A Pandemic Within a Pandemic

COVID-19 has caused a dramatic leap in domestic violence, both locally and nationwide. 

by Carol Merna, Center for Prevention of Abuse
If a person was abusive before the pandemic, they are likely to become more violent because of the added stressors.
If a person was abusive before the pandemic, they are likely to become more violent because of the added stressors.

Having just come in from the rain, she was wearing a polka dot raincoat. She was surveying her surroundings in the largest of our two emergency shelters, while squeezing her fleecy white stuffed toy. She caught my attention and sidled up next to me while her mother was tearfully talking with a domestic violence caseworker. Her mother had been brutally beaten and had made her way to the Center for Prevention of Abuse with her young daughter to seek help. 

The child stood with me for a few moments, and then held up her stuffed toy for me to see and said, “My lamb is scared.” She was four years old and had witnessed her father beating her mother. 

Domestic violence plagues nearly every community, culture, profession, religion, gender and age group. It has a negative and destructive ripple effect on families, friends and neighbors; our overall safety and peace; and even the economy. For more than four decades, the Center for Prevention of Abuse (CFPA) has boldly come to the aid of domestic violence survivors in central Illinois. Nevertheless, this year has thrown us a curveball. Interpersonal violence has quite literally been a pandemic within a pandemic.

Abusers Exploit the Crisis
The COVID-19 health crisis has resulted in domestic partners and families spending more time together in close quarters. With school taking place around the kitchen table and in-person activities cancelled, families have felt crowded and frustrated. Jobs have been lost. Finances may be strained. And then there is the fear of the virus itself. For many, stress has been at an all-time high. If a person was abusive before, they are likely to become more violent because of the added stressors.

The team at CFPA has seen victims of domestic violence sequestered with their abusers—some unable to find the space needed to seek help. During times of crisis like a natural disaster or pandemic, the risk of gender-based violence escalates, and the need for specialized care increases. 

Even in our everyday lives, five people in the United States are physically abused by an intimate partner every 15 seconds. According to global reports, as well as law enforcement in central Illinois, a dramatic upturn in domestic violence began when citizens were asked to shelter at home. Victims stayed home as instructed—but in many cases home has been the most unsafe place for them to be. Abusers have exploited the isolation and social distancing to enhance their power, grow their control, and increase violence within the relationship. There has been a goliath leap in domestic violence calls to 9-1-1.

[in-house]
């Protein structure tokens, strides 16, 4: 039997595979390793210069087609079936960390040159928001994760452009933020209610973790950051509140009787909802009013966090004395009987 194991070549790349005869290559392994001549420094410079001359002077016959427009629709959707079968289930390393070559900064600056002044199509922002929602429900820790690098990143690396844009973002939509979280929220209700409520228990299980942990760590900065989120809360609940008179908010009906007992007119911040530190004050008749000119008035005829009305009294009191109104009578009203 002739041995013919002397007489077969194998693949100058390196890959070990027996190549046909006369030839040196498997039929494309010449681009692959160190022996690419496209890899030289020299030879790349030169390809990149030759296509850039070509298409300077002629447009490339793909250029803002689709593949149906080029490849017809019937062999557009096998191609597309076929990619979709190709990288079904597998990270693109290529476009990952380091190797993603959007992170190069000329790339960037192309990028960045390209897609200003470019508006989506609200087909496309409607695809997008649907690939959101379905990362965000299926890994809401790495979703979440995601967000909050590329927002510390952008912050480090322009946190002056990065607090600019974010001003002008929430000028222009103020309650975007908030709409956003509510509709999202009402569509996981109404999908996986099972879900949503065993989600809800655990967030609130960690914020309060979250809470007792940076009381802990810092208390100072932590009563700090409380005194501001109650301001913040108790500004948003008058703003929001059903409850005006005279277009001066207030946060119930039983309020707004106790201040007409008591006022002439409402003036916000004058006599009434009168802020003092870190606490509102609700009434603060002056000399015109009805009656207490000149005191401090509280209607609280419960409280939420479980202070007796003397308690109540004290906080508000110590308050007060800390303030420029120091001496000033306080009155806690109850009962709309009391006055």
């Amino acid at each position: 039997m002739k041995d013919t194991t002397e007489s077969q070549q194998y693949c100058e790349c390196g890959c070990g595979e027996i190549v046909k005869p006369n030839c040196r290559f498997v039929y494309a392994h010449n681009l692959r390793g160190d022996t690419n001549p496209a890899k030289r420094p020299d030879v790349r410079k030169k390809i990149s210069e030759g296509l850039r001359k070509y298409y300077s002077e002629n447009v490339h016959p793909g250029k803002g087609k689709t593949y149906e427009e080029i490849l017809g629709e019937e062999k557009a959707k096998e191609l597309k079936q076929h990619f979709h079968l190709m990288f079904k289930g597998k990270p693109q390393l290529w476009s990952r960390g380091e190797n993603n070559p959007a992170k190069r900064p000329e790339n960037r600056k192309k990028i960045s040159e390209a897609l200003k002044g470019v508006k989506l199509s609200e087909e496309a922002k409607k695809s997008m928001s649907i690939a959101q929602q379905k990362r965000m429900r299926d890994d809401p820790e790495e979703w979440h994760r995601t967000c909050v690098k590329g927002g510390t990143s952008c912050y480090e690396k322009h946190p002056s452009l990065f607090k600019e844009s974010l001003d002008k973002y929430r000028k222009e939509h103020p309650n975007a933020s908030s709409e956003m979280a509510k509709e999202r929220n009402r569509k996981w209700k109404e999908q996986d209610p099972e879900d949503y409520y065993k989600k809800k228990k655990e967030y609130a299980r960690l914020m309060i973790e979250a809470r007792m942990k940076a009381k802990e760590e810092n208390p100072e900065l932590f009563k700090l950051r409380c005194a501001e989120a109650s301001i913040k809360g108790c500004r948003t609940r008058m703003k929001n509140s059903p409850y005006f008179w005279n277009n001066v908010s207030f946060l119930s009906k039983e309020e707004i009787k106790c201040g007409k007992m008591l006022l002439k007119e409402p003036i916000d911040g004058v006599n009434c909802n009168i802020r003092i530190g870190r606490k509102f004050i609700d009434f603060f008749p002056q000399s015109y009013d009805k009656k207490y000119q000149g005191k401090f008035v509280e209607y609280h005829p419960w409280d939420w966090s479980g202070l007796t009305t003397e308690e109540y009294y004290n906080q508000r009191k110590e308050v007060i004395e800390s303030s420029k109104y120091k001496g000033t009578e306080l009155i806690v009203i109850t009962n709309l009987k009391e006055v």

Safe Space for Healing
This unparalleled dynamic has made CFPA’s crisis hotline critically important. During the health crisis, direct access to our professional staff has remained available all hours of the day and night, taking calls from individuals who are in danger and in need of safe shelter or crisis intervention. Likewise, CFPA’s emergency shelters remain available and staffed by our courageous and compassionate Domestic Violence Family Centered Services team. Our Order of Protection offices have also been “boots on the ground,” continuing to be there for those who seek safety through the court system. Medical advocates meet people where they are, traveling to be by a victim’s side in a hospital setting whenever called—all day, every day. 

Earlier this year, CFPA successfully implemented a telehealth effort that has allowed the majority of staff—counselors, caseworkers, advocates, therapists, educators and our administrative team—to continue to provide safety, hope and healing to survivors of all ages, without ceasing. We have consciously increased our efforts to bring public awareness to not only the crisis hotline, but all of the agency’s free and confidential services. Our message remains: CFPA is here for you, even when it is hard to talk. When you are ready, so are we. 

Sustaining the Mission
As we all struggle to understand the turmoil this year has brought us, CFPA remains committed to ensuring an effective response. We know that abuse does not discriminate, and neither do we. Our team is using our energy, leadership and trusted stewardship to sustain our longstanding mission, while exploring new ways to address community and client needs. CFPA is creating hope that brings an optimistic and constructive ripple effect for survivors, their families, friends, neighbors, the economy, and everyone’s safety and peace. PM

The Center for Prevention of Abuse provides free and confidential services for victims of domestic violence, human trafficking, sexual abuse/assault, elder abuse, and abuse of adults living with disabilities, as well as prevention education. If you or someone you know is in need of help, CFPA can be reached 24/7 at 1-800-559-SAFE (7233) or by visiting centerforpreventionofabuse.org.

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